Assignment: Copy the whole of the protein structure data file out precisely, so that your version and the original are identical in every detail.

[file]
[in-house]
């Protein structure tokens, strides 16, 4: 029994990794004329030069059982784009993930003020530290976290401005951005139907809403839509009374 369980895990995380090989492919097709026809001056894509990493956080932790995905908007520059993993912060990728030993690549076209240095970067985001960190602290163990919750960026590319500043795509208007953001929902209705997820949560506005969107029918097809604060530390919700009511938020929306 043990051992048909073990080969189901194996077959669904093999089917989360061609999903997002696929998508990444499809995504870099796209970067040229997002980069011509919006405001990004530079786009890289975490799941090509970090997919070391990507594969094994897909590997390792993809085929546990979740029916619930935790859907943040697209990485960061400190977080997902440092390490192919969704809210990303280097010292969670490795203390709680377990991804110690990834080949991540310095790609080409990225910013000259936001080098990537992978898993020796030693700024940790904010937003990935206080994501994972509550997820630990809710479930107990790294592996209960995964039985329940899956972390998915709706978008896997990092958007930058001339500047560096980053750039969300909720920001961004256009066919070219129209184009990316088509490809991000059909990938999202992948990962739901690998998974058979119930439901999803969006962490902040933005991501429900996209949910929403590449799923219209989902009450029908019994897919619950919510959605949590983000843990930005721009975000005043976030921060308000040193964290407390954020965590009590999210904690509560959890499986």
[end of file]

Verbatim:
[in-house]
């Protein structure tokens, strides 16, 4: 029994990794004329030069059982784009993930003020530290976290401005951005139907809403839509009374 369980895990995380090989492919097709026809001056894509990493956080932790995905908007520059993993912060990728030993690549076209240095970067985001960190602290163990919750960026590319500043795509208007953001929902209705997820949560506005969107029918097809604060530390919700009511938020929306 043990051992048909073990080969189901194996077959669904093999089917989360061609999903997002696929998508990444499809995504870099796209970067040229997002980069011509919006405001990004530079786009890289975490799941090509970090997919070391990507594969094994897909590997390792993809085929546990979740029916619930935790859907943040697209990485960061400190977080997902440092390490192919969704809210990303280097010292969670490795203390709680377990991804110690990834080949991540310095790609080409990225910013000259936001080098990537992978898993020796030693700024940790904010937003990935206080994501994972509550997820630990809710479930107990790294592996209960995964039985329940899956972390998915709706978008896997990092958007930058001339500047560096980053750039969300909720920001961004256009066919070219129209184009990316088509490809991000059909990938999202992948990962739901690998998974058979119930439901999803969006962490902040933005991501429900996209949910929403590449799923219209989902009450029908019994897919619950919510959605949590983000843990930005721009975000005043976030921060308000040193964290407390954020965590009590999210904690509560959890499986």